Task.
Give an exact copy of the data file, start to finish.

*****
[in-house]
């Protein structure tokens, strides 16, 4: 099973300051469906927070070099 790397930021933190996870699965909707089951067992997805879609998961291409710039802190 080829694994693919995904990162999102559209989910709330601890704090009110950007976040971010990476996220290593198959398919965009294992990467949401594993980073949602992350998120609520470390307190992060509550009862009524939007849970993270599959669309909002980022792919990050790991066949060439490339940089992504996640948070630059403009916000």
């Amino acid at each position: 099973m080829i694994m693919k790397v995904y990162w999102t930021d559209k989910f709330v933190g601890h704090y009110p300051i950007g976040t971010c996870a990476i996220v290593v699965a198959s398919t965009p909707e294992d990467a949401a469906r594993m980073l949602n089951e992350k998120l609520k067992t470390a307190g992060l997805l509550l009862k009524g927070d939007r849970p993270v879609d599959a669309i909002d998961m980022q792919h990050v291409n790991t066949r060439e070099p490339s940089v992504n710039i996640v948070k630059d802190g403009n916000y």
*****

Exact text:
[in-house]
């Protein structure tokens, strides 16, 4: 099973300051469906927070070099 790397930021933190996870699965909707089951067992997805879609998961291409710039802190 080829694994693919995904990162999102559209989910709330601890704090009110950007976040971010990476996220290593198959398919965009294992990467949401594993980073949602992350998120609520470390307190992060509550009862009524939007849970993270599959669309909002980022792919990050790991066949060439490339940089992504996640948070630059403009916000």
């Amino acid at each position: 099973m080829i694994m693919k790397v995904y990162w999102t930021d559209k989910f709330v933190g601890h704090y009110p300051i950007g976040t971010c996870a990476i996220v290593v699965a198959s398919t965009p909707e294992d990467a949401a469906r594993m980073l949602n089951e992350k998120l609520k067992t470390a307190g992060l997805l509550l009862k009524g927070d939007r849970p993270v879609d599959a669309i909002d998961m980022q792919h990050v291409n790991t066949r060439e070099p490339s940089v992504n710039i996640v948070k630059d802190g403009n916000y």